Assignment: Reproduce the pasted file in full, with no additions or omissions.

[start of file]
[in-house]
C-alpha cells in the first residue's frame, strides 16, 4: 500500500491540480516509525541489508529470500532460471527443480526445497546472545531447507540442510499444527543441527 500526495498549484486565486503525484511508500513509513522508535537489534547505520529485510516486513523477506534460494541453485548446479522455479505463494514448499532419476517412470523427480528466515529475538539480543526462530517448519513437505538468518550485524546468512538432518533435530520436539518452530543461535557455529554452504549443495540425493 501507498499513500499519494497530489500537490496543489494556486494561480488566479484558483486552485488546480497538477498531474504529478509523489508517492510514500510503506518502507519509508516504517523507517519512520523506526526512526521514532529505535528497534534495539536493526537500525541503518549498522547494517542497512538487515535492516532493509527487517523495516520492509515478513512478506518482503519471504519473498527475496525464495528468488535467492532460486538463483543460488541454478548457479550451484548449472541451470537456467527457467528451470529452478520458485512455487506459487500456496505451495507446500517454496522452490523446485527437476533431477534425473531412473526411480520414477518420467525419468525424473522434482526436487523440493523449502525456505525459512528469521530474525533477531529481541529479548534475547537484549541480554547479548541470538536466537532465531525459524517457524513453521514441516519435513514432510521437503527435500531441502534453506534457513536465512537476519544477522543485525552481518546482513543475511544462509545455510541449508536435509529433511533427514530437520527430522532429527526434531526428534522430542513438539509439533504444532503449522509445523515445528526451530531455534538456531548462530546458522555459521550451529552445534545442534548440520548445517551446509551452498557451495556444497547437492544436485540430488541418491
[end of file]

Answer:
[in-house]
C-alpha cells in the first residue's frame, strides 16, 4: 500500500491540480516509525541489508529470500532460471527443480526445497546472545531447507540442510499444527543441527 500526495498549484486565486503525484511508500513509513522508535537489534547505520529485510516486513523477506534460494541453485548446479522455479505463494514448499532419476517412470523427480528466515529475538539480543526462530517448519513437505538468518550485524546468512538432518533435530520436539518452530543461535557455529554452504549443495540425493 501507498499513500499519494497530489500537490496543489494556486494561480488566479484558483486552485488546480497538477498531474504529478509523489508517492510514500510503506518502507519509508516504517523507517519512520523506526526512526521514532529505535528497534534495539536493526537500525541503518549498522547494517542497512538487515535492516532493509527487517523495516520492509515478513512478506518482503519471504519473498527475496525464495528468488535467492532460486538463483543460488541454478548457479550451484548449472541451470537456467527457467528451470529452478520458485512455487506459487500456496505451495507446500517454496522452490523446485527437476533431477534425473531412473526411480520414477518420467525419468525424473522434482526436487523440493523449502525456505525459512528469521530474525533477531529481541529479548534475547537484549541480554547479548541470538536466537532465531525459524517457524513453521514441516519435513514432510521437503527435500531441502534453506534457513536465512537476519544477522543485525552481518546482513543475511544462509545455510541449508536435509529433511533427514530437520527430522532429527526434531526428534522430542513438539509439533504444532503449522509445523515445528526451530531455534538456531548462530546458522555459521550451529552445534545442534548440520548445517551446509551452498557451495556444497547437492544436485540430488541418491